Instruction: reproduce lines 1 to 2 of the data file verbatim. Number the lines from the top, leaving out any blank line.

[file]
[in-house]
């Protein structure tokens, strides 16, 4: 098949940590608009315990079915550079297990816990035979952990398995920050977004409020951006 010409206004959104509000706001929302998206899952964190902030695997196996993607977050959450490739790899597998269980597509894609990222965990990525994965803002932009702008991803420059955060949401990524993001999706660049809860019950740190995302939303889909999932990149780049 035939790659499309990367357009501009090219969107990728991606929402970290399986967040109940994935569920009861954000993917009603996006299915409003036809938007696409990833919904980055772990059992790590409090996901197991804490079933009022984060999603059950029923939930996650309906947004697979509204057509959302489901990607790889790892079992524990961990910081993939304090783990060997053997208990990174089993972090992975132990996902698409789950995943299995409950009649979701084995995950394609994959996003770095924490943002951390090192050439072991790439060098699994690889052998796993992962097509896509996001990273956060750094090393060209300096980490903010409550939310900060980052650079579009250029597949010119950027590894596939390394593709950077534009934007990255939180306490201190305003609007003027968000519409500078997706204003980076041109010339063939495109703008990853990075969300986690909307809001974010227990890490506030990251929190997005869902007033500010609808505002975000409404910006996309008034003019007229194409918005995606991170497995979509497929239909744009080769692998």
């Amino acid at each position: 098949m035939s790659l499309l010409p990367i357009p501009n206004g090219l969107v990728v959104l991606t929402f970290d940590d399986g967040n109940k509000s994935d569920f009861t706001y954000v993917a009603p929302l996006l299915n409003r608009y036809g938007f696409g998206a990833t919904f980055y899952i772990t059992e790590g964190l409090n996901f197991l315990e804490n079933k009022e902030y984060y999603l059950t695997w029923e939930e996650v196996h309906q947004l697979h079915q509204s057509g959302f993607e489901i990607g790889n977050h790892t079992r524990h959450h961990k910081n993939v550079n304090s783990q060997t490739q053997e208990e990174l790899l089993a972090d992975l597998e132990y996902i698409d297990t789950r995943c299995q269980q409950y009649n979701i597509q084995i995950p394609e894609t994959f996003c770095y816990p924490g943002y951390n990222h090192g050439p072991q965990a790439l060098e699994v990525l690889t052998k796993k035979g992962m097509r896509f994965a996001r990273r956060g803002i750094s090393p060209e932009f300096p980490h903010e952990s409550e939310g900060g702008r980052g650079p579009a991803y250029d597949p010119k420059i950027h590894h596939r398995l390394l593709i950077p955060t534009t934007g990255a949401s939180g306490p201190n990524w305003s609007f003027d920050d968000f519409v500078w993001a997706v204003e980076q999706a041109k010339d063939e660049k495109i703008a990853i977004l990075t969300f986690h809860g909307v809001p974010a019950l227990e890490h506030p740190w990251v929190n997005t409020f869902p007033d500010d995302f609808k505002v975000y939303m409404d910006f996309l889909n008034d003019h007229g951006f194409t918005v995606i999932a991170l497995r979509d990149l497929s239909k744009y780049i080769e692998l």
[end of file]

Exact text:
[in-house]
């Protein structure tokens, strides 16, 4: 098949940590608009315990079915550079297990816990035979952990398995920050977004409020951006 010409206004959104509000706001929302998206899952964190902030695997196996993607977050959450490739790899597998269980597509894609990222965990990525994965803002932009702008991803420059955060949401990524993001999706660049809860019950740190995302939303889909999932990149780049 035939790659499309990367357009501009090219969107990728991606929402970290399986967040109940994935569920009861954000993917009603996006299915409003036809938007696409990833919904980055772990059992790590409090996901197991804490079933009022984060999603059950029923939930996650309906947004697979509204057509959302489901990607790889790892079992524990961990910081993939304090783990060997053997208990990174089993972090992975132990996902698409789950995943299995409950009649979701084995995950394609994959996003770095924490943002951390090192050439072991790439060098699994690889052998796993992962097509896509996001990273956060750094090393060209300096980490903010409550939310900060980052650079579009250029597949010119950027590894596939390394593709950077534009934007990255939180306490201190305003609007003027968000519409500078997706204003980076041109010339063939495109703008990853990075969300986690909307809001974010227990890490506030990251929190997005869902007033500010609808505002975000409404910006996309008034003019007229194409918005995606991170497995979509497929239909744009080769692998």